The page http://eigen.tuxfamily.org/dox/TutorialLinearAlgebra.html#TutorialLinAlgRankRevealing says:
> Certain decompositions are rank-revealing, i.e. are able to compute the rank of a matrix. These are typically also the decompositions that behave best in the face of a non-full-rank matrix (which in the square case means a singular matrix). On this table you can see for all our decompositions whether they are rank-revealing or not.
> Rank-revealing decompositions offer at least a rank() method.
The table is given at http://eigen.tuxfamily.org/dox/TopicLinearAlgebraDecompositions.html
Some of the decompositions given there that are claimed to be rank-revealing do not indeed have a rank() method, including e.g. SelfAdjointEigenSolver.
Right, I guess this concerns all eigenvalues related algorithms.
The correct link is now:
I think adding rank() should be comparatively easy. Fixing this also requires
adding setThreshold()/threshold() methods.
I'm not 100% sure about what to do with that entry. If I'm not mistaken, this only concerns eigenvalue decompositions, however, for them I really don't see the need for a rank() method. Perhaps we should rather update the documentation to completely split the table to better separate decompositions for linear solving and decomposition for eigenvalues problems. SVD would fit in the first category, even though it is highly related to the second...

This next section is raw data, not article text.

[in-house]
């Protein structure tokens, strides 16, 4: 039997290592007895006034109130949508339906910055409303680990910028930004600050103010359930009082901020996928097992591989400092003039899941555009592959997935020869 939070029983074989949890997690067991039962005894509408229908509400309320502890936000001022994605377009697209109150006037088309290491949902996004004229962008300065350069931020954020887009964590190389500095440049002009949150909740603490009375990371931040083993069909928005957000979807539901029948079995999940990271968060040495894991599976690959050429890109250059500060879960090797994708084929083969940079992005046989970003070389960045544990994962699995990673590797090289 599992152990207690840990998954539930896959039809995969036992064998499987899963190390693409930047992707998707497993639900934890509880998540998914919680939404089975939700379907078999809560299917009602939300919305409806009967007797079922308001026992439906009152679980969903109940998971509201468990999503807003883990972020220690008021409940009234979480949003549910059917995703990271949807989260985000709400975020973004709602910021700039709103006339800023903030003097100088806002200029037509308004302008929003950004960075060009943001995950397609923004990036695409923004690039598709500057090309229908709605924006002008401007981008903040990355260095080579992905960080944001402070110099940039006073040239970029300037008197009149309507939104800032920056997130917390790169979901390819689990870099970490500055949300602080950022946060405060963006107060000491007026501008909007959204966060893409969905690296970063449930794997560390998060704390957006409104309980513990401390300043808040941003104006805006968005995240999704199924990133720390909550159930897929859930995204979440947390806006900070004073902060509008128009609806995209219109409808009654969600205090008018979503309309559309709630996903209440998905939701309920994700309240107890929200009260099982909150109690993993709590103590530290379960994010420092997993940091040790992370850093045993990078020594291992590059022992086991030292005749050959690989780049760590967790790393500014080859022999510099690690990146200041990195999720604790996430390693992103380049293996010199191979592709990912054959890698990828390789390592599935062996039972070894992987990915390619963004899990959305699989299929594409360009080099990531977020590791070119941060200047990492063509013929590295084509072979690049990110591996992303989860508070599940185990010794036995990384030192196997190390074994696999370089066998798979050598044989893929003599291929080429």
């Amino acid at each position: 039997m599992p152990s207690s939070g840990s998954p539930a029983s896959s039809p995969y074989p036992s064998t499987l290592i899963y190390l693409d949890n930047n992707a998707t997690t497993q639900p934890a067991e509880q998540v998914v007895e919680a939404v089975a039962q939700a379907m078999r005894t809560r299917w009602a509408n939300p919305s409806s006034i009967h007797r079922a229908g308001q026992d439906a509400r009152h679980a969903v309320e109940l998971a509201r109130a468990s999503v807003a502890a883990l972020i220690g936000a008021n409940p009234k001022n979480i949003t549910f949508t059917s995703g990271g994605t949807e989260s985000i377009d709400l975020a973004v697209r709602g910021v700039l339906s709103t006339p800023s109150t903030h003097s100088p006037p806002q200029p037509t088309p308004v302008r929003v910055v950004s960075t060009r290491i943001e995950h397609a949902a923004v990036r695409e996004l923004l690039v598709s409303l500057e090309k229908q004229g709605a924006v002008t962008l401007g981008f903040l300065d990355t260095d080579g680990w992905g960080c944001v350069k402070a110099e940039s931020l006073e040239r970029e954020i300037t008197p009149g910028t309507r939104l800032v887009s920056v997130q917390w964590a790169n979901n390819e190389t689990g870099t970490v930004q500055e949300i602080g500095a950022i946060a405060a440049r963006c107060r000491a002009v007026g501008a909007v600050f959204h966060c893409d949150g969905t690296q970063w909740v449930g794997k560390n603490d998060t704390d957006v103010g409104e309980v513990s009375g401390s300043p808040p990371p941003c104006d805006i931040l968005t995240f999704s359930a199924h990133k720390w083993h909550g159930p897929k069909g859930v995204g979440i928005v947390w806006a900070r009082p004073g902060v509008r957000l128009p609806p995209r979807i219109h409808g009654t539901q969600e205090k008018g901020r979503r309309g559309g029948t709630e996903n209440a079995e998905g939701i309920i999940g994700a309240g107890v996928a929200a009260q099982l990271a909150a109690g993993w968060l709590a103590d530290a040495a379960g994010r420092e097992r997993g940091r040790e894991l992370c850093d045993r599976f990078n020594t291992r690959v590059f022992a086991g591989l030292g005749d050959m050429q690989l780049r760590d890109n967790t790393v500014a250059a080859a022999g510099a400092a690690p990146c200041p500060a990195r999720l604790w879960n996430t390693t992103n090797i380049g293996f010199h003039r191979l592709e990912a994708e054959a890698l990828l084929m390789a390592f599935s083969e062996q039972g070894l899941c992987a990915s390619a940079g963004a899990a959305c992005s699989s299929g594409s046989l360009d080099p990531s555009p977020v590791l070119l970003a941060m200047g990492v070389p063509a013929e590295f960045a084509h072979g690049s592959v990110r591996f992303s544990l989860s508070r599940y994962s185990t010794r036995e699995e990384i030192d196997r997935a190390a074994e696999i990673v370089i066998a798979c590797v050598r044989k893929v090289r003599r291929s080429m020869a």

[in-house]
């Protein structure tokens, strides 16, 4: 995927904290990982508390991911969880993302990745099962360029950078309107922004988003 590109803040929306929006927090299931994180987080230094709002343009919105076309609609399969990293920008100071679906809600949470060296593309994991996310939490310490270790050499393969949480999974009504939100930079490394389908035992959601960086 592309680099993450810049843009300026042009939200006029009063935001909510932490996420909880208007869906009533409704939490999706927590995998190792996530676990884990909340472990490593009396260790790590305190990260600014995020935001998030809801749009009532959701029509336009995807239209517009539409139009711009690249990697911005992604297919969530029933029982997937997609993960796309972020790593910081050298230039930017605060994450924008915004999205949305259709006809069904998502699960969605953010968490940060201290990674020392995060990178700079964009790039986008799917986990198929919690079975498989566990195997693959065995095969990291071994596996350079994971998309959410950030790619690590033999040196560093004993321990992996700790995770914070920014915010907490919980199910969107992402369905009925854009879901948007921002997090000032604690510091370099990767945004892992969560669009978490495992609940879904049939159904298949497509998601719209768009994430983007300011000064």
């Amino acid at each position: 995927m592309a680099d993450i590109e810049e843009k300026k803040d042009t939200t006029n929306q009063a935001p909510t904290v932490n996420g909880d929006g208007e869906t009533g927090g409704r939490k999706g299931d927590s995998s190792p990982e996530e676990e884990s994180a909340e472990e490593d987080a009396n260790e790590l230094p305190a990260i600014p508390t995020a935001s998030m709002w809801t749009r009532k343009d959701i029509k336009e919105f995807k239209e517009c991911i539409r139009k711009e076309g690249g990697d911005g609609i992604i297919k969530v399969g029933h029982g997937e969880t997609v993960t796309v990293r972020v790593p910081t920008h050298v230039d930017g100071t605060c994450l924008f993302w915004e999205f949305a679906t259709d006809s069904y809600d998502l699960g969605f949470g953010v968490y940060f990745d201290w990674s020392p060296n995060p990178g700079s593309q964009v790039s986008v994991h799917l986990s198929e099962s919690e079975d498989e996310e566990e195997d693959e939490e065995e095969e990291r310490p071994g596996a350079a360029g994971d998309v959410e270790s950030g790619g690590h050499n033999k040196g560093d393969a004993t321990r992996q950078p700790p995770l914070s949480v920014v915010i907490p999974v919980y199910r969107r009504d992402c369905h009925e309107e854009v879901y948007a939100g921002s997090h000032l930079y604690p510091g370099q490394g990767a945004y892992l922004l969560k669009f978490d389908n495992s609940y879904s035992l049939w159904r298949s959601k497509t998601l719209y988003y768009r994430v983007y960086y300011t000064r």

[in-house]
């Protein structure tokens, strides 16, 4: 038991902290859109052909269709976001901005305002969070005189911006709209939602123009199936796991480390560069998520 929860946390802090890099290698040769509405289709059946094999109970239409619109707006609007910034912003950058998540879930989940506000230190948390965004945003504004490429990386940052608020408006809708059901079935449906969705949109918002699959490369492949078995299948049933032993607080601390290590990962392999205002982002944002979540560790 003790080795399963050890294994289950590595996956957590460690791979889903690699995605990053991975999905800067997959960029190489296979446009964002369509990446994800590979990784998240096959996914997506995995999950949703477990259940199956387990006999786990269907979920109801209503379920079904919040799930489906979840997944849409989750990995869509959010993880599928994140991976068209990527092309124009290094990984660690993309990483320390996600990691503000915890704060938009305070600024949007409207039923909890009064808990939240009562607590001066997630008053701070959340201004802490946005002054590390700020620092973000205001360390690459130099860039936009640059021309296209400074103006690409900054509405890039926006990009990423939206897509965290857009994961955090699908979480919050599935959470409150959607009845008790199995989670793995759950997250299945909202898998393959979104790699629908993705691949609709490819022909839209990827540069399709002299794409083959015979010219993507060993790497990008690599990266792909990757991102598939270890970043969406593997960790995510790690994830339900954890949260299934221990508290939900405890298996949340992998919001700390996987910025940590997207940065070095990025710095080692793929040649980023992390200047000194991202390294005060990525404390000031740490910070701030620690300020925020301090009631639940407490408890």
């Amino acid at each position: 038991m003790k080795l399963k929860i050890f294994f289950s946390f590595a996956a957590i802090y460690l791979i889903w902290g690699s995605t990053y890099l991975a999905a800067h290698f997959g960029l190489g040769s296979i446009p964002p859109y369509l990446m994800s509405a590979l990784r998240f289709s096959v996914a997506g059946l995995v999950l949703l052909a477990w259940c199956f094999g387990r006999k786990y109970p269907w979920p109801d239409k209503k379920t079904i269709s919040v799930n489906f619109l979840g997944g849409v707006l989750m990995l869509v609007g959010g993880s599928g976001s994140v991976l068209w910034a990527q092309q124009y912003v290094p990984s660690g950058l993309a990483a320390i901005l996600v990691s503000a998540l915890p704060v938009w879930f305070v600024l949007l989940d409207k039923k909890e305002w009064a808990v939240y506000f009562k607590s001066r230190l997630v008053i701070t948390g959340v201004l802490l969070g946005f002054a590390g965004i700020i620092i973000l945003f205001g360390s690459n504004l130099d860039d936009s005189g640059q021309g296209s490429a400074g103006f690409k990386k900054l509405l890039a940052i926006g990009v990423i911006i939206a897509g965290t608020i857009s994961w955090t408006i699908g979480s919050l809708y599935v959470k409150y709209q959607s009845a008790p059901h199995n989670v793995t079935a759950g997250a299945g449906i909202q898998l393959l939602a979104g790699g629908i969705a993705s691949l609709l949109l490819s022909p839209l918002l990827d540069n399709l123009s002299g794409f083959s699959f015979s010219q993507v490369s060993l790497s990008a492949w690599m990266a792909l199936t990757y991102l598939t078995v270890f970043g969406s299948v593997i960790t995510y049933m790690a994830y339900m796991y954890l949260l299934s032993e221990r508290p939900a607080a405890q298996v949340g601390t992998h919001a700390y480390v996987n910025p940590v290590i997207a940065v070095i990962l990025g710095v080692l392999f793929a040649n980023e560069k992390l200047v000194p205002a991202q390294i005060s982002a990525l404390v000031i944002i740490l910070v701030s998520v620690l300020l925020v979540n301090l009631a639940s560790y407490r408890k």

Well, implementing this should be rather trivial -- but I see your point that this might encourage people to use this instead of simply using one of the pivoting QR-decompositions.
However, if someone needs an eigenvalue decomposition anyways, I see no reason to forbid extracting the rank (and kernel) of the matrix using this.
Perhaps, we can implement this, but warn in the documentation, that QR decomposition is much faster and SVD is more accurate if one needs to compute the rank of a matrix.
Alright, let's go for it.